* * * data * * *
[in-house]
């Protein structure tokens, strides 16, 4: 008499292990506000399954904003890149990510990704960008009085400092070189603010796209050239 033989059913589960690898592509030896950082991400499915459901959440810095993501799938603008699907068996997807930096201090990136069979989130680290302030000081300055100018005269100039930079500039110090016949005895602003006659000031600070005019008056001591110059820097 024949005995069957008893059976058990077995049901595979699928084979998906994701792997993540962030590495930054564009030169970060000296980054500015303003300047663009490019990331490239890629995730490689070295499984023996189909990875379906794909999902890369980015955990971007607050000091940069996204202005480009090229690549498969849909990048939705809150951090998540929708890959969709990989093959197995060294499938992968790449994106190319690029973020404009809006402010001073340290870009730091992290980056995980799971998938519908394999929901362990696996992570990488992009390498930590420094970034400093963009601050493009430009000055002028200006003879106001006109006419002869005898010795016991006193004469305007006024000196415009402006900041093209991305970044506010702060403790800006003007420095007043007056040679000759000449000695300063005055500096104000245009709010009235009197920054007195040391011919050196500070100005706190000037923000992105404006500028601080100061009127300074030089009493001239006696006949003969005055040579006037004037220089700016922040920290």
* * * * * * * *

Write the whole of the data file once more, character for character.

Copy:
[in-house]
């Protein structure tokens, strides 16, 4: 008499292990506000399954904003890149990510990704960008009085400092070189603010796209050239 033989059913589960690898592509030896950082991400499915459901959440810095993501799938603008699907068996997807930096201090990136069979989130680290302030000081300055100018005269100039930079500039110090016949005895602003006659000031600070005019008056001591110059820097 024949005995069957008893059976058990077995049901595979699928084979998906994701792997993540962030590495930054564009030169970060000296980054500015303003300047663009490019990331490239890629995730490689070295499984023996189909990875379906794909999902890369980015955990971007607050000091940069996204202005480009090229690549498969849909990048939705809150951090998540929708890959969709990989093959197995060294499938992968790449994106190319690029973020404009809006402010001073340290870009730091992290980056995980799971998938519908394999929901362990696996992570990488992009390498930590420094970034400093963009601050493009430009000055002028200006003879106001006109006419002869005898010795016991006193004469305007006024000196415009402006900041093209991305970044506010702060403790800006003007420095007043007056040679000759000449000695300063005055500096104000245009709010009235009197920054007195040391011919050196500070100005706190000037923000992105404006500028601080100061009127300074030089009493001239006696006949003969005055040579006037004037220089700016922040920290």